Need a formula to determine monthly payments received at time t if I'm reinvesting my returns

I need a formula for how much money I will be receiving monthly and how much I will have in total for any time t (in months). The following is my scenario: I will be investing \$900 monthly into a 3 year investment with a return of 10%. I plan to reinvest my monthly returns. For Example:

Month 1 : receive \$0 input:\$900 invest \$900

(900*1.10 =990. 990/36 months = \$27)

M2: receive: \$27 input: \$900 invest \$927

(927*1.1/36= 28)

M3: receive: \$27 + \$28 input: \$900 invest \$955

And so on... At month 36 I should have a monthly payment for months 1-36 plus my 900 to invest. At month 37 however, I will no longer receive my month 1 payments as it's 3 years will have matured and will be done. That's where it all starts to get tricky for me. I'm having trouble putting together a generic formula for this investment scheme. I have a masters in math but no business/investing experience so I'm a little lost. Ignoring inflation and the chance that some investments may fall through how much money will I be receiving monthly at time t? How much will I have in total?

Please read through before answering. Other sites I've asked this question the only response I get is to use the compound interest formula. I'm fairly certain that doesn't apply in my case. Thank you!

• Is 10% the three year return, or did you mean 10%/yr? Nov 12, 2013 at 17:56
• The three year return I believe. Like I invest \$900 and get back \$990 but that \$990 is paid evenly over the course of 3 years in installments of \$27.50. Nov 12, 2013 at 18:27
• If you give me \$900 and I return 36 payments of \$27.50, your return is closer to 5%. So long as you are clear on the three variables, we can tell you how to solve the 4th. Your scenario is still not clear to me, what cash return does that second \$900 deposit get? Nov 12, 2013 at 18:41
• Thank you so much for trying to help. I'm sorry for being so unclear. The money added into the second \$900 is supposed to be the first monthly payment from the first \$900. So if I invest \$900 and get back \$27.50 per month, the following month I will take that \$27.50, add another \$900 and invest \$927.50 at a return of 10%. This would result in a new monthly payment of \$28.34. In month 2 I take my second \$27 payment and my first \$28 payment and add in a new \$900 to invest \$955 at the same return of 10%. The return would always be 10%. Hope that helped. Thanks again Nov 12, 2013 at 21:26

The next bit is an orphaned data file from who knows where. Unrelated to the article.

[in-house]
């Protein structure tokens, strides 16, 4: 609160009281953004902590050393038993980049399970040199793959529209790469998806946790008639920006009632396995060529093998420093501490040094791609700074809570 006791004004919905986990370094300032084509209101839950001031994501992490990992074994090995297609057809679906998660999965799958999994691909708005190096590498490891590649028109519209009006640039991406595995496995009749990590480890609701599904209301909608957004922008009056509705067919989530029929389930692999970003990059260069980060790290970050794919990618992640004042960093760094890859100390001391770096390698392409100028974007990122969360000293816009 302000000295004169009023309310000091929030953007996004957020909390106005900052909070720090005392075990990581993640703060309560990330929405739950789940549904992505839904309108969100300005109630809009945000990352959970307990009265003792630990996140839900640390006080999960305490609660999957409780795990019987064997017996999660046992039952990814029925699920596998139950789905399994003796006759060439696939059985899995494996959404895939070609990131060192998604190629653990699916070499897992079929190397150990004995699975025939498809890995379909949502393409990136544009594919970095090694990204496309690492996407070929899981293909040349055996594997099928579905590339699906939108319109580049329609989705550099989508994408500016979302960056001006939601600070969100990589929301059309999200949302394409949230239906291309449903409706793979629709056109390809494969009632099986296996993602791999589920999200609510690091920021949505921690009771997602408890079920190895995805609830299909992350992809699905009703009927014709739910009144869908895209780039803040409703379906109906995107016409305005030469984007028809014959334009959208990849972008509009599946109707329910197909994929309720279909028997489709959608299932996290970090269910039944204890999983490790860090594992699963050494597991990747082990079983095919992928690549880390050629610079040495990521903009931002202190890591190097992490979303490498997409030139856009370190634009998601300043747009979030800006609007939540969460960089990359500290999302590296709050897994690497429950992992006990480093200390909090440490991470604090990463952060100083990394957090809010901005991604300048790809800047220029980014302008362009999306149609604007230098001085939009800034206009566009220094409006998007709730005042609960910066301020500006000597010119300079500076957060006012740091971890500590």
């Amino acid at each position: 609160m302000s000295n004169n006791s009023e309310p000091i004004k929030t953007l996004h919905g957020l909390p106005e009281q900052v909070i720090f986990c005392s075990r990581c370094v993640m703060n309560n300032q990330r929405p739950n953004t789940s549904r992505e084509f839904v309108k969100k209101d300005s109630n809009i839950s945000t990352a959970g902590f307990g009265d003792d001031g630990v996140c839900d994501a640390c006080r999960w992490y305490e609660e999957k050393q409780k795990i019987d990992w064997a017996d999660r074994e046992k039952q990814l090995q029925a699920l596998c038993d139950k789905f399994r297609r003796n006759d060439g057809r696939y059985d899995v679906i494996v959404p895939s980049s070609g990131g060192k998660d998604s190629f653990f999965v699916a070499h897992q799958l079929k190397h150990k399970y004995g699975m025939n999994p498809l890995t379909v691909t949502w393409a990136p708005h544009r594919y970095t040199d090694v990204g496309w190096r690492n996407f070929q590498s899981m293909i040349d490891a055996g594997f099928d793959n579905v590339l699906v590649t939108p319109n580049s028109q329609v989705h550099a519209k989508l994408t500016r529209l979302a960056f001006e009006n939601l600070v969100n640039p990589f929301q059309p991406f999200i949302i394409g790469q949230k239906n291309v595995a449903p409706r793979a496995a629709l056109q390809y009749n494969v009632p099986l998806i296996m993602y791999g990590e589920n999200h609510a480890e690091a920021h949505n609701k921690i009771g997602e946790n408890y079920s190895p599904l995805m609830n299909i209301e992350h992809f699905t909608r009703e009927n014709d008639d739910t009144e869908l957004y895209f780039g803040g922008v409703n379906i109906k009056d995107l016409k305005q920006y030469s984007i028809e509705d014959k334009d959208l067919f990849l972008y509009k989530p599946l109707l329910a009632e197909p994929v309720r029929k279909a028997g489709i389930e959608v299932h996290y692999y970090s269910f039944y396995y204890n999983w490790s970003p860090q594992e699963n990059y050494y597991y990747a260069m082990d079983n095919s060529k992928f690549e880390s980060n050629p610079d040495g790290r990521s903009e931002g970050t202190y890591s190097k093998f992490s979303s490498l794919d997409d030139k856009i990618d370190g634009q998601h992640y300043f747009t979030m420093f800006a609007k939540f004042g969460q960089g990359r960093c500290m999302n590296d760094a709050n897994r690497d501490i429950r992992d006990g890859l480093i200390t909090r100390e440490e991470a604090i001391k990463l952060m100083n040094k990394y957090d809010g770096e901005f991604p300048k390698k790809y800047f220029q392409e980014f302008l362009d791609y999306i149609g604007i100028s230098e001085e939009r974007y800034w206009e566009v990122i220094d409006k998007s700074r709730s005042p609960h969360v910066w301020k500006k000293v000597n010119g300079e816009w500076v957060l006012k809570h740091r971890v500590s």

• You may be clear. I am getting old and English sometimes fails me. A rate has to be for a specific period of time. 10% over 3 years is just over 3% per year. If that's what you mean, that's fine, it's just an odd way to approach a problem. I am used to an annual rate or a rate per compounding period, such as .5% per month compounded. Nov 13, 2013 at 2:54

How does compounding of annual interest work? answers this question. It's not simple compound interest. It's a time value of money calculation similar to mortgage calculations. Only the cash flow is the other way, a 'deposit' instead of 'payment'.

When using a finance calculator such as the TI-BA35 (Note, it's no longer manufactured, but you can find secondhand. It was the first electronic device I ever loved. Seriously) you enter PV (present value) FV (future value) Int (the interest rate) nPer (number of periods) PMT (payment).

For a mortgage, there's a PV, but FV = \$0. For you, it's reversed. PMT on this model is a positive number, for you it's negative, the amount you deposit. You also need to account for the fact that a mortgage is paid on day 31, but you start deposits on Day 1. See the other answer (I linked at start) for the equations.

• Thank you! I'm currently at work. Once I get home I will read through your link, study up and then see if I understand/have resolved my issue. Nov 12, 2013 at 21:31

With 10% return over three years, depositing \$900 each month, in three years \$34,039.30.

Re. downvote. I guess this is too brief and without explanation, but I was rushing. If you want further explanation of how this is calculated check the link already posted by JoeTaxpayer, and have a look at the formula for continuously compounded return. Also, try out the numbers in the simplified example below yourself. E.g.

mhoran_psprep has pointed out that I didn't read the OP's post closely enough. With rolling investments the total return will be:

Where `n` is the month number i.e. 36, 37, etc.

• It was your answer at the other question that had it fresh in my mind. I know we can help this OP, but I am still not understanding his question 100%. Nov 12, 2013 at 20:46
• At the end of month 36 there will still be 35 investment units that will be throwing off a decreasing amount of income for the next 36 months. Nov 12, 2013 at 20:59